There are so many preconceived ideas about mental health these days. Lots of information available online, via the internet and through physicians and word of mouth. Addressed here are some common concerns.
#1. If my mom or dad has a mental illness, then I will get it too.
Not true! There is definitely a link found in genetic testing to certain inherited emotional states, but that is no definitive factor. The mental state of a person can be regulated and influenced by many extraneous factors. Included in this are indeed genetics, but also living environment, personality, memories, and personal experiences.
#2. No one with a serious mental illness, ie: Schizophrenia or Bipolar disorder, ever gets better. Again - there have been many people overcome these problems with medications, therapy, support and/or a combination of several. There have been close friends of mine I have personally witnessed overcome many obstacles in their mental health and diagnoses to be successful individuals. It is important to remember, however, that some may choose to stop treatment, thinking that it isn't necessary, or perhaps believing they are 'cured' and no longer need the medications, in which case, many times the disorder will become worse or more prominent and harder to treat. It is an ongoing battle, but not one that is futile.
#3. Mental illness isn't real. While it is hard for some to accept the fact that the mind/brain can 'go wrong,' unfortunately it does happen and can be quite debilitating. Studies have proven chemical imbalances and inappropriate neurotransmitter firings can lead to psychosis. This includes illicit substance use, alchohol abuse and excessive hormones in the bloodstream. Hallucinations of varying degrees, violence, outbursts, bloodletting or nonsensical speech may appear. The onset of these symptoms can be scary, especially for those looking on, and should receive prompt, proper treatment.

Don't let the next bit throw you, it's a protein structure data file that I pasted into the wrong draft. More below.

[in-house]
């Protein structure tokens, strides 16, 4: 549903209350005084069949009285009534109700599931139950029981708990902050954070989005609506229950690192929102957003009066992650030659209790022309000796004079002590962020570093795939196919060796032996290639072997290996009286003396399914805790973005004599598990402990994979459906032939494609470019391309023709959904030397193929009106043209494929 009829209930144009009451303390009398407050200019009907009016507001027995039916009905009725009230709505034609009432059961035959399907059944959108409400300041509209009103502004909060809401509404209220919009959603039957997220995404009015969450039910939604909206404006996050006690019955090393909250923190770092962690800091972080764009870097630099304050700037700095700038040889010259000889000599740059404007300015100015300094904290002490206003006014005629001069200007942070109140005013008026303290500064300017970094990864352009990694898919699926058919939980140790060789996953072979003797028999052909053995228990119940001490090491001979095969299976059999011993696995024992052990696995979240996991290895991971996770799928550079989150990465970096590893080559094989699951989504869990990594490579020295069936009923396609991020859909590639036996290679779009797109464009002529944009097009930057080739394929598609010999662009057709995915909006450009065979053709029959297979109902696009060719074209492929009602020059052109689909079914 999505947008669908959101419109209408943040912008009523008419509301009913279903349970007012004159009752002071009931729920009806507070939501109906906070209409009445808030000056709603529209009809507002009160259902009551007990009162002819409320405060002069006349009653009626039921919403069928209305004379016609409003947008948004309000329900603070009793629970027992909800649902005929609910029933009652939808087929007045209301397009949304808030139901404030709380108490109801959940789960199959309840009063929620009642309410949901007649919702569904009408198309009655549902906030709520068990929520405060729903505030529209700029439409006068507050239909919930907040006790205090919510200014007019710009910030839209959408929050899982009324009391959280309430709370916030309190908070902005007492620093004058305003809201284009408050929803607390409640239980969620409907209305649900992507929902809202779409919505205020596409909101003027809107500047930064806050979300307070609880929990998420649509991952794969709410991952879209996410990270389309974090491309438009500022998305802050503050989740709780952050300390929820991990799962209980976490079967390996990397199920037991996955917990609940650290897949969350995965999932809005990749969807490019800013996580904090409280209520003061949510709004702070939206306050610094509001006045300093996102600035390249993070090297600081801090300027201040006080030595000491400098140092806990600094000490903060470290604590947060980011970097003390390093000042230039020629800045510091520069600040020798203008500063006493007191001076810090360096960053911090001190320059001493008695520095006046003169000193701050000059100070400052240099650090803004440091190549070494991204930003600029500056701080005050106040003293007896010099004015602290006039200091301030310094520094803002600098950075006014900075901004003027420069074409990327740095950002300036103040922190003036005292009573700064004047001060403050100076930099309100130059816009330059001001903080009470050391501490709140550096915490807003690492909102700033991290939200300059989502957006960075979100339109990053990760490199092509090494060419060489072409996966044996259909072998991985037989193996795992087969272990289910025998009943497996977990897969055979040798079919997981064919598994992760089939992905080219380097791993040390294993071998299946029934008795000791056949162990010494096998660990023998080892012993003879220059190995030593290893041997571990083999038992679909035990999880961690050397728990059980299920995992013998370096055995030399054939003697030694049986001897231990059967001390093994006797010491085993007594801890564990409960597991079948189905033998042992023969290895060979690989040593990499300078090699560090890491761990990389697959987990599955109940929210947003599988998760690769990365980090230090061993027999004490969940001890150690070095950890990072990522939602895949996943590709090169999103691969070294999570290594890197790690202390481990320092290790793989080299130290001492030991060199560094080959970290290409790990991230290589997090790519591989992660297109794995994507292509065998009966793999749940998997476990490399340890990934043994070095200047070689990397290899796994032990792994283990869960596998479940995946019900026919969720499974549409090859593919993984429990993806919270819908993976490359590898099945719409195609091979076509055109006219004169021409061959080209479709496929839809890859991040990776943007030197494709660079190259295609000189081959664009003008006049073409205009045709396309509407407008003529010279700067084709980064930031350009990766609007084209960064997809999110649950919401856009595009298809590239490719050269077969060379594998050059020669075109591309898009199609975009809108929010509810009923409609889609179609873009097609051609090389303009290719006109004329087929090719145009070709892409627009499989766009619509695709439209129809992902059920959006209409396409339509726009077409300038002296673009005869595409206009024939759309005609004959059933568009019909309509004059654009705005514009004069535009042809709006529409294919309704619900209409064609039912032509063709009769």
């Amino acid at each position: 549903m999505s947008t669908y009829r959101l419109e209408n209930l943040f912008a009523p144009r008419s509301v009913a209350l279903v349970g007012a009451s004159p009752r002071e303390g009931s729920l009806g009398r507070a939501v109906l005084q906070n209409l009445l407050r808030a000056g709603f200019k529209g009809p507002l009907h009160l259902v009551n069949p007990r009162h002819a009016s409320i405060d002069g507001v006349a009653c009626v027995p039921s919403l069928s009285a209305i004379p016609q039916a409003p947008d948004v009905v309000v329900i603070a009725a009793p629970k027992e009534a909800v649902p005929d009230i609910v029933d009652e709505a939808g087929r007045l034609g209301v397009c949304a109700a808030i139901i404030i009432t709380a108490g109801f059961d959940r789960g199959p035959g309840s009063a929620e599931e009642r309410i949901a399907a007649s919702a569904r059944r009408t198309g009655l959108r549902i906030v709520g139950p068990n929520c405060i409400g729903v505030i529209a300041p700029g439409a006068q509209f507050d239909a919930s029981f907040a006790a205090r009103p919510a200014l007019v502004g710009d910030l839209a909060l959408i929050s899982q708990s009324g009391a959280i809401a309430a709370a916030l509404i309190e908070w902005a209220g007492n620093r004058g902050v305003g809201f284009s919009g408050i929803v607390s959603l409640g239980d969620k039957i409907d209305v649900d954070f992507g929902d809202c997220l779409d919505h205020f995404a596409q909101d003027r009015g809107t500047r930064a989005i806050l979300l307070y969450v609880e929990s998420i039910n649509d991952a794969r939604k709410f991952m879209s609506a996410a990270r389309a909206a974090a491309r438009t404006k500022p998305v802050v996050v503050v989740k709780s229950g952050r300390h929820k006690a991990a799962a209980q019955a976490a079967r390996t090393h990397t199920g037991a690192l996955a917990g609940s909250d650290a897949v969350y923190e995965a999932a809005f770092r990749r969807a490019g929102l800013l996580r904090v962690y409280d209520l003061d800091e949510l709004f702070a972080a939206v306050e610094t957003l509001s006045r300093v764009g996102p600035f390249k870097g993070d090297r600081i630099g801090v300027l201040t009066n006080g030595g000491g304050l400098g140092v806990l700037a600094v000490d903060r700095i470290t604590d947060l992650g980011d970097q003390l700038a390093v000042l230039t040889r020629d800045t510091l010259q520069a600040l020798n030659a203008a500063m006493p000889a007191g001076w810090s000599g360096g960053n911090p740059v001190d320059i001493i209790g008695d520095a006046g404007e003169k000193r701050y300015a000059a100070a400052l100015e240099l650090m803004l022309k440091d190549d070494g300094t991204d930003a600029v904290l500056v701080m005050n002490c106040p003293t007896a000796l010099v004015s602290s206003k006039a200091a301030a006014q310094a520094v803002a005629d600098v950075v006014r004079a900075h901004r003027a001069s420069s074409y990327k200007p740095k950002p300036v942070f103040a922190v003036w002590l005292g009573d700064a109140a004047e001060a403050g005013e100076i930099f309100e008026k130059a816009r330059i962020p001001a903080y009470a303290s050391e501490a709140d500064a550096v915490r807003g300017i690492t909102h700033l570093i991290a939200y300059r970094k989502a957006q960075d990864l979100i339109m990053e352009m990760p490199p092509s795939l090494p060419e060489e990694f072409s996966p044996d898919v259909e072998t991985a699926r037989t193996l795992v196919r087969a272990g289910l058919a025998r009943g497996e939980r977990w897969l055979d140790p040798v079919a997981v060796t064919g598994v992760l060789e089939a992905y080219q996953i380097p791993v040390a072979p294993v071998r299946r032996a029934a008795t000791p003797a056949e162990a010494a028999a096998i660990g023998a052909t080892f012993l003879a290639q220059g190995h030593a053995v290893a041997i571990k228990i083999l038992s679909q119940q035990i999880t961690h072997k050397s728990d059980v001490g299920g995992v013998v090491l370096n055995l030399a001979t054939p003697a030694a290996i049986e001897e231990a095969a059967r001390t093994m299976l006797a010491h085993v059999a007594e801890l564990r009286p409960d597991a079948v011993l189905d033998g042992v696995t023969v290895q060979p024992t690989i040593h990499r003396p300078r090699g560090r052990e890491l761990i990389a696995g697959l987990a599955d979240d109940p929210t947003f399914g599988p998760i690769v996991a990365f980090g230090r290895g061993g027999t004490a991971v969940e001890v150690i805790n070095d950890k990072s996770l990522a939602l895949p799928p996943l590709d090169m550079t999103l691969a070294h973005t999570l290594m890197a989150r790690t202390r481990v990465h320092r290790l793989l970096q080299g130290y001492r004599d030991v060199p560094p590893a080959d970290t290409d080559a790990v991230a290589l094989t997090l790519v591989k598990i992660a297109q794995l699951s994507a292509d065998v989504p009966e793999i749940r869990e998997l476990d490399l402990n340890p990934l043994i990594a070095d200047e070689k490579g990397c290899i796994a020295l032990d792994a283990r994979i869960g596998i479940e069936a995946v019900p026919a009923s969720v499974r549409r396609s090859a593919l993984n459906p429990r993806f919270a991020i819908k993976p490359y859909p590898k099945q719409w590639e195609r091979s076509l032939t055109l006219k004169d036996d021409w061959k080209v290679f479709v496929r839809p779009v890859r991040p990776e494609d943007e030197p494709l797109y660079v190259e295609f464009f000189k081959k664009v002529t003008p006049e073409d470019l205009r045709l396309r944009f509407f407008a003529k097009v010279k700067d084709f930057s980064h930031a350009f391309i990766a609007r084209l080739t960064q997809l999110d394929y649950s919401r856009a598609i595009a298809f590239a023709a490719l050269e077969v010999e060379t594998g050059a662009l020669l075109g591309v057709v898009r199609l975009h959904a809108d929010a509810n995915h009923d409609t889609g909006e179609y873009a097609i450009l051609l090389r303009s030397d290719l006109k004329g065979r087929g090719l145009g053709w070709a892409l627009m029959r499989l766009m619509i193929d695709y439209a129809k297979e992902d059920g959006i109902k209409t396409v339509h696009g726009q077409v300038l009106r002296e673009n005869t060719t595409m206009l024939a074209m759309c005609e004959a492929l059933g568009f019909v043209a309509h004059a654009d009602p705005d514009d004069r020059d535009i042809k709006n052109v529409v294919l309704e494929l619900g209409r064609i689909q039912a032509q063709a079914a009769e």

#4. Can I trust someone with a mental illness?
A question that many have asked. This depends on many things. The stability of the individual, the familiarity and trust level one has with them, the propensity for 'episodes,' and often how one carries themself. There are definitely varying degrees of mental illness, and on top of that, different levels of fear for each person. It is impossible to gauge how every human being approaches this subject, but it would probably be worth the time to become informed. You never know what kind of wonderful person you may discover underneath the weight of such stigma!